Kinder Morgan (NYSE:KMI) is a midstream, energy infrastructure company. KMI operates pipelines and storage facilities for natural gas, crude oil, and refined products.
60% of KMI’s business is tied to natural gas. Hence, what happens within natural gas impacts KMI, for better or worse.
This Wednesday, after the close, KMI will report its Q4 2022 results. I provide a discussion of how investors should think about its 6% dividend yield.
What’s at Play Right Now?
As a reminder, the advantage of investing in a midstream energy company is that their business model isn’t fully exposed to natural gas and oil prices. Kinder Morgan’s revenues are driven through long-term contracts and fee-based services.
We can think of KMI as a toll operator, where its revenues come from the amount of volume passing through its network of pipes, rather than directly associated with natural gas prices.
That being said, there is a fair amount of correlation between demand for natural gas, crude oil, NGL passing through its network, and its revenues.
Recall close to 60% of KMI’s operations are driven by its exposure to natural gas. Thus, if one believes that natural gas will continue to play a key role in our energy security, then KMI will continue to positively benefit from this dynamic.
Hence, even though natural gas prices have recently sold off, this shouldn’t immediately impact KMI’s near-term prospects.
This leads me to my core argument facing KMI’s prospects.
The Core of the Thesis
Over the next several years, as countries around the world increase their exposure to renewable energy, natural gas will be a bridge in their energy transition. Why?
Because renewables are still nascent energy sources, not to mention highly intermittent. Accordingly, to ensure flexible reliability to baseload energy, natural gas will continue to play a key role.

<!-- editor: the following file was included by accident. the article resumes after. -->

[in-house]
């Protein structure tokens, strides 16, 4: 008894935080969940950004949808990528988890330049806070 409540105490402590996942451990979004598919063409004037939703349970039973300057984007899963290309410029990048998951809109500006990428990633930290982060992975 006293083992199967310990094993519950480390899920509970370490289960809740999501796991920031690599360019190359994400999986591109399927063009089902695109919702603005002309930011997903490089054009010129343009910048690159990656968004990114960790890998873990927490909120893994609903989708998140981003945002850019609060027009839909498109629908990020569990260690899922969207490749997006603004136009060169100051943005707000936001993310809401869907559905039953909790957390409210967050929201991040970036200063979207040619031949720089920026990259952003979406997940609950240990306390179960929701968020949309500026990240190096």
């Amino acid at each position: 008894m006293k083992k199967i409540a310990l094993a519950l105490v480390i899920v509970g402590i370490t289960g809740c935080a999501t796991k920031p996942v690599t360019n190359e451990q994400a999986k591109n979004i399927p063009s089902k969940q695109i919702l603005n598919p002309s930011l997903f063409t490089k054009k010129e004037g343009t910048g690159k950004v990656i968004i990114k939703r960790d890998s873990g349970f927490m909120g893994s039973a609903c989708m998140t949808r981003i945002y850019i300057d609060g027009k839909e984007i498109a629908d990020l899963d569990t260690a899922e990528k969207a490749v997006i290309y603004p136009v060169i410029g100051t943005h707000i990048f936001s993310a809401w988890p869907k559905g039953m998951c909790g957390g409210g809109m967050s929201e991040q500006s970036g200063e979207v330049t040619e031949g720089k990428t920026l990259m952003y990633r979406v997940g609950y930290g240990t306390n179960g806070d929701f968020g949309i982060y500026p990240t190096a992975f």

At the core of the thesis, I believe that the demand for natural gas will continue to climb over the next several years, even as countries around the world work towards decreasing their fossil fuel consumption.
Below we can see a case study that echoes this thesis.
In the above graphic, we can see when California had a heat wave in 2020. When there was peak demand for energy, renewables were producing below their normal generation levels.
And the baseload energy that was there to meet demand was natural gas. Now, keep in mind, not all countries around the world that depend on natural gas are as prosperous as the state of California and so far along their energy transition. For most countries, natural gas will continue to play a very large role.
Kinder Morgan’s Dividend Yield, 6%
In the past 6 years, through different energy cycles, KMI has self-funded all its capex requirements and dividend payouts.
This means that even though KMI carries a significant amount of leverage at 4x its EBITDA, this isn’t getting in the way of its dividend payout.
On the other hand, the one aspect to keep in mind is that KMI has $3.2 billion of debt maturing this year. This means that for 2023, investors are unlikely to see any further increases to KMI’s dividend.
On yet the other hand, presently, KMI’s yield reaches 6%. Hence, given both its high dividend, plus the fact that it’s exposed to a secular growing energy source, for the most part, I believe that investors here will continue to get the best of both worlds.
The Bottom Line
The one-line summary is this, Kinder Morgan is cheaply valued, and well-positioned for 2023, with an attractive dividend.
The more nuanced thesis remarks that Kinder Morgan carries a fair amount of leverage. And even though this leverage is considered manageable, it does get in the way of KMI substantially further increasing its dividend yield.
On yet the other hand, natural gas is often seen as the ”greenest” of the burning fossil fuels. That implies that the demand for natural gas will not be phased out any time soon, and may continue to steadily increase for a considerable number of years.
Thereby basically ensuring that shareholders will continue to receive a steadily growing dividend.